A valuable Babylonian cuneiform stone was handed back to Iraq by the British government on Tuesday, after an attempt to smuggle it into the country was foiled at Heathrow airport.
Dating from the second millennium BC, the antiquity is worthy of the world’s greatest museums and valued at hundreds of thousands of pounds.
The object will be formally handed over by the UK government to the Iraqi embassy during a ceremony held at the British Museum.
“This is a great example of cultural diplomacy in action and demonstrates positive UK-Iraqi relations,” Michael Ellis, Minister for Arts, Heritage and Tourism, said. “We are committed to protecting and preserving cultural heritage, both in the UK and across the world, and I am delighted that this important artefact is being returned.”
UK Border Force seized the object at London's Heathrow airport in 2012 and it was later identified at the British Museum as one of the few surviving examples of a Babylonian kudurru, an official document drawn up on the instructions of a Babylonian king to record the gift of lands or other benefits bestowed on a named individual who has rendered particular service to the crown.
Fewer of 200 examples of this type of Babylonian inscribed stone are estimated to exist today. Almost all of them come from the territory of Iraq.
Many archaeological sites in southern Iraq were badly looted between 1994 and 2004 and this artefact was most likely found during this phase of illicit activity, according to an assessment by the museum.
Alistair Burt, Minister of the Middle East and North Africa said he "witnessed the extraordinary strides Iraq has made since the fall of Daesh [ISIS]." "Today's repatriation, in conjunction with the British Museum, is just one example of the UK's ongoing commitment to helping Iraq create for itself prosperous and secure future following the fall of Daesh," he added.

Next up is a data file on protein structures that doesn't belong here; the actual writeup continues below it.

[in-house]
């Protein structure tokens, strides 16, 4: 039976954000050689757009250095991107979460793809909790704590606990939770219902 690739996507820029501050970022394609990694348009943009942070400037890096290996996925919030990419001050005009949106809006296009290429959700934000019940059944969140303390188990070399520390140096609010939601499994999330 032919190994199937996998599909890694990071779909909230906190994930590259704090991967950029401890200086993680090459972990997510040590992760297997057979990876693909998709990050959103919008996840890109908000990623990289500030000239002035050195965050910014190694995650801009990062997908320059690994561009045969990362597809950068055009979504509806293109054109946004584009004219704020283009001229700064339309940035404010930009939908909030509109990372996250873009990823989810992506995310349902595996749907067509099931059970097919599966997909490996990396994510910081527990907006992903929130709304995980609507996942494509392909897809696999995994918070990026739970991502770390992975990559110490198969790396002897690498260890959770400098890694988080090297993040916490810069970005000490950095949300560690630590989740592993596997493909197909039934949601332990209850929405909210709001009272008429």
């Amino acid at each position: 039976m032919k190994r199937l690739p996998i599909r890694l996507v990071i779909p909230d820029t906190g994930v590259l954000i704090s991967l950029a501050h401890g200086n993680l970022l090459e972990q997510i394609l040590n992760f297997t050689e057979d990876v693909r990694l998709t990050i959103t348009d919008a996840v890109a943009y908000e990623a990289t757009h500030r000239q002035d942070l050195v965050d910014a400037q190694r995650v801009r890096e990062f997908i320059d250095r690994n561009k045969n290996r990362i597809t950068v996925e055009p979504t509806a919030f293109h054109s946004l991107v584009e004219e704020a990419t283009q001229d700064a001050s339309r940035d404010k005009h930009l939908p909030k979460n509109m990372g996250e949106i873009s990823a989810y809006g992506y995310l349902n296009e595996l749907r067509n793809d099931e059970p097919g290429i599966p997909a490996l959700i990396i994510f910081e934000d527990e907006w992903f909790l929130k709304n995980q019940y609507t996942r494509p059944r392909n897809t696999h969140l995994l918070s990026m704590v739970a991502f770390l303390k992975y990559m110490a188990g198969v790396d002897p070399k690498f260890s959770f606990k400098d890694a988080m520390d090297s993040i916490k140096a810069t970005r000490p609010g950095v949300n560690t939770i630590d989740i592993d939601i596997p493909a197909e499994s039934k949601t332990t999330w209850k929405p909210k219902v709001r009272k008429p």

Salih Husain Ali, Ambassador of the Republic of Iraq to the UK, said “it is very important for Iraq to regain ownership of its looted artefacts which are part of our country and nation’s rich culture. We are grateful to the British authorities and in particular to the British Museum for the extraordinary efforts in identifying and returning this invaluable piece of Iraq’s heritage.”
While the description has been lost to the damage suffered to the lower part of the kudurru, the text is thought to have been a summary of the historical background to the royal gift. Next came a description of the gift, in this case a grant of land. A list of witnesses to the gift is followed by a series of protective curses threatening anyone who might dispute the gift or damage the kudurru. It is likely to have been placed in a temple, but it is uncertain which one.
The smuggler had tried to take it into the UK claiming it was a “carved stone for home decoration.”